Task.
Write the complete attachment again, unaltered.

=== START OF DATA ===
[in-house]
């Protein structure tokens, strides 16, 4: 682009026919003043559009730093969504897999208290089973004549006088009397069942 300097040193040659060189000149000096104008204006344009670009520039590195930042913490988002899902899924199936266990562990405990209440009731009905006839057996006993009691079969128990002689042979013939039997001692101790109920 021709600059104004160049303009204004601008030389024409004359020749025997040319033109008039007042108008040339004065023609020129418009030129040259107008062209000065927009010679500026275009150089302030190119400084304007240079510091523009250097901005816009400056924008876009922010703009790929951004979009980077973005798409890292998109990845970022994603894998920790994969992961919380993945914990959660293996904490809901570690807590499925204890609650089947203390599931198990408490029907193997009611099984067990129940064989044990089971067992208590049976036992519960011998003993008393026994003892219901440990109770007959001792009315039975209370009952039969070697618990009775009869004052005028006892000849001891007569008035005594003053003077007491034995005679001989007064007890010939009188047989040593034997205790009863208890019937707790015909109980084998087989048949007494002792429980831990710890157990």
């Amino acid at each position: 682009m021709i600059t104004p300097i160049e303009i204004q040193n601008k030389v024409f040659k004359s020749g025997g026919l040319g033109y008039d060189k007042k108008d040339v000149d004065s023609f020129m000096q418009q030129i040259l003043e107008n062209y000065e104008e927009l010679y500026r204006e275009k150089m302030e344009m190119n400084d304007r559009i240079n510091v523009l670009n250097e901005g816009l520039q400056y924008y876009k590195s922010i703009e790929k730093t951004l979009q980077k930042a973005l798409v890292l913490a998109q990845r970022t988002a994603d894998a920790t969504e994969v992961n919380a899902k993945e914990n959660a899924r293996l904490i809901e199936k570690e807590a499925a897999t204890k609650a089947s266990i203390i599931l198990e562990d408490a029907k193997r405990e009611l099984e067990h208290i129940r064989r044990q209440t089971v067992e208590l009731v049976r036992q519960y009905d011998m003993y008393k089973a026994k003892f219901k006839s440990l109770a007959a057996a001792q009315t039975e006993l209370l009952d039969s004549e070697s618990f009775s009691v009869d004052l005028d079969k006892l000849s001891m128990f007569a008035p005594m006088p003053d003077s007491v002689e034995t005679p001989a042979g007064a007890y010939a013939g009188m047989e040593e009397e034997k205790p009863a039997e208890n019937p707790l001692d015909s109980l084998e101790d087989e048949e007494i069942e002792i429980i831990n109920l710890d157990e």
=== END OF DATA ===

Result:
[in-house]
């Protein structure tokens, strides 16, 4: 682009026919003043559009730093969504897999208290089973004549006088009397069942 300097040193040659060189000149000096104008204006344009670009520039590195930042913490988002899902899924199936266990562990405990209440009731009905006839057996006993009691079969128990002689042979013939039997001692101790109920 021709600059104004160049303009204004601008030389024409004359020749025997040319033109008039007042108008040339004065023609020129418009030129040259107008062209000065927009010679500026275009150089302030190119400084304007240079510091523009250097901005816009400056924008876009922010703009790929951004979009980077973005798409890292998109990845970022994603894998920790994969992961919380993945914990959660293996904490809901570690807590499925204890609650089947203390599931198990408490029907193997009611099984067990129940064989044990089971067992208590049976036992519960011998003993008393026994003892219901440990109770007959001792009315039975209370009952039969070697618990009775009869004052005028006892000849001891007569008035005594003053003077007491034995005679001989007064007890010939009188047989040593034997205790009863208890019937707790015909109980084998087989048949007494002792429980831990710890157990």
């Amino acid at each position: 682009m021709i600059t104004p300097i160049e303009i204004q040193n601008k030389v024409f040659k004359s020749g025997g026919l040319g033109y008039d060189k007042k108008d040339v000149d004065s023609f020129m000096q418009q030129i040259l003043e107008n062209y000065e104008e927009l010679y500026r204006e275009k150089m302030e344009m190119n400084d304007r559009i240079n510091v523009l670009n250097e901005g816009l520039q400056y924008y876009k590195s922010i703009e790929k730093t951004l979009q980077k930042a973005l798409v890292l913490a998109q990845r970022t988002a994603d894998a920790t969504e994969v992961n919380a899902k993945e914990n959660a899924r293996l904490i809901e199936k570690e807590a499925a897999t204890k609650a089947s266990i203390i599931l198990e562990d408490a029907k193997r405990e009611l099984e067990h208290i129940r064989r044990q209440t089971v067992e208590l009731v049976r036992q519960y009905d011998m003993y008393k089973a026994k003892f219901k006839s440990l109770a007959a057996a001792q009315t039975e006993l209370l009952d039969s004549e070697s618990f009775s009691v009869d004052l005028d079969k006892l000849s001891m128990f007569a008035p005594m006088p003053d003077s007491v002689e034995t005679p001989a042979g007064a007890y010939a013939g009188m047989e040593e009397e034997k205790p009863a039997e208890n019937p707790l001692d015909s109980l084998e101790d087989e048949e007494i069942e002792i429980i831990n109920l710890d157990e």